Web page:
/ Modified jun 16, 2020 4:21 p.m.

Local tribal casinos describe reopening during a pandemic

Those headed to tribal casinos in Southern Arizona can expect to wear a mask and navigate plexiglass barriers.

Casino del sol exterior The exterior of Tucson's Casino Del Sol.
Courtesy Casino Del Sol

The hustle on the gaming floor at Casino del Sol is reminiscent of a slow night before it closed due to the pandemic March 18.

At least that what it reminds Kimberly Van Amburg of now.

Van Amburg is the CEO of Casino del Sol and Casino of the Sun. She describes the entrance of Casino del Sol as a checkpoint for mandatory masks and temperature checks before a checkerboard network of disabled slot machines, quiet restaurants and plexiglass barriers at tabletop games to enhance social distancing.

"You can't sit right next to each other if the machine right next to yours is turned off, right?" said Van Amburg.

She said slot machines that once belonged on the gaming floor now dot rooms that once housed conferences or weddings.

The Pascua Yaqui Tribe owns both Casino del Sol and Casino of the Sun. Both of the casinos and those belonging to the Tohono O'odham Nation reopened last week in the midst of a surge in COVID-19 cases in Arizona, making the state one of the nation's new hot zones.

Van Amburg said the Yaqui casinos are watching the case counts closely, listening for advice from experts and planning to be flexible as the pandemic progresses.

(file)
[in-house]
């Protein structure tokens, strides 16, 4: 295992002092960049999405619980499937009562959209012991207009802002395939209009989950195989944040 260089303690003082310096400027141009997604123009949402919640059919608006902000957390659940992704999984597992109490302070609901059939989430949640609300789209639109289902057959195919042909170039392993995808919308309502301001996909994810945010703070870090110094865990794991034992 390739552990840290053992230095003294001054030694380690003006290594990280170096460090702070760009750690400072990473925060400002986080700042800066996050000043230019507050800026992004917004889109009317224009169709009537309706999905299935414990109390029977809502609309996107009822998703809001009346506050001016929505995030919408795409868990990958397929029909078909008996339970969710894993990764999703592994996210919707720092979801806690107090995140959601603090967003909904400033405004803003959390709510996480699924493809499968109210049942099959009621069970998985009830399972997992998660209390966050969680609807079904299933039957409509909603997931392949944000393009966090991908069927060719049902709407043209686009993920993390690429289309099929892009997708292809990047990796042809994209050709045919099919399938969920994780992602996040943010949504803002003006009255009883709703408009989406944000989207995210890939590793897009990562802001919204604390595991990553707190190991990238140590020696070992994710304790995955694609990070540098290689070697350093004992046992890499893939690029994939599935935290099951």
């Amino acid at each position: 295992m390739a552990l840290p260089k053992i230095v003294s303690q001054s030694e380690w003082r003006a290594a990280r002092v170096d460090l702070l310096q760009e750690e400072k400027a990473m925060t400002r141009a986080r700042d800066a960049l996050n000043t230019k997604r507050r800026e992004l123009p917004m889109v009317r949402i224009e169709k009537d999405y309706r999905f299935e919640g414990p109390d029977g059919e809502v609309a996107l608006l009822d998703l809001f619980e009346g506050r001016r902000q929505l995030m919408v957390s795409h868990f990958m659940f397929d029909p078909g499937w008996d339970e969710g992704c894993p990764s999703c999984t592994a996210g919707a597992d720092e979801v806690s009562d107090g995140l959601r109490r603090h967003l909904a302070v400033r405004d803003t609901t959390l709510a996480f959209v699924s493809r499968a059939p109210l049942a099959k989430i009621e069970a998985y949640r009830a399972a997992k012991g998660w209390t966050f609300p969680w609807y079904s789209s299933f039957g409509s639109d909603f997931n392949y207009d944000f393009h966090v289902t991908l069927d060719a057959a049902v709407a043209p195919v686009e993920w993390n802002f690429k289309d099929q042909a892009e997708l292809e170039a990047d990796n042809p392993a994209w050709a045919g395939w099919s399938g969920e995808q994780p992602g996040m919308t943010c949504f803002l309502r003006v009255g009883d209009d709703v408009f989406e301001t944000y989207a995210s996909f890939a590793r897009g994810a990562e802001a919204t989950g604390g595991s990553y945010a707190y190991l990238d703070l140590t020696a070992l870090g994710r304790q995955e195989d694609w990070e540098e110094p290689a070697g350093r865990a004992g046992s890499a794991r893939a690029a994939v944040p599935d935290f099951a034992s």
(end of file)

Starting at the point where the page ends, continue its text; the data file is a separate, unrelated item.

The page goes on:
She estimated that since reopening June 3 they're hitting about 75% of the casino's former occupancy.

"But at least in the first few days of reopening, people spent more time here than they normally would, so the gaming revenues were not significantly lower, and I think that accounts for some of the pent up demand. People are just ready to get out and do something that they're comfortable doing and that they enjoy doing," said Van Amburg.

Casino del Sol, Casino of the Sun and Desert Diamond Casinos are all making efforts to clean their equipment. Van Amburg and Treena Parvello, the director for government and public relations for the Tohono O'odham Gaming Enterprise, said guests appreciate their efforts to separate patrons and employees, be it with fabric, space or plastic barriers.

Both representatives say their respective Yaqui or Tohono O'odham enterprise paid their employees during the almost three months the casinos were closed.

Parvello said since the Desert Diamond Casinos opened on June 5 their guests have asked questions about the regulations but don't try very hard to find loopholes.

"Once you have that conversation, they pretty much are bought in. They have been accepting of these measures. They understand what's going on and they that we live in a different world."

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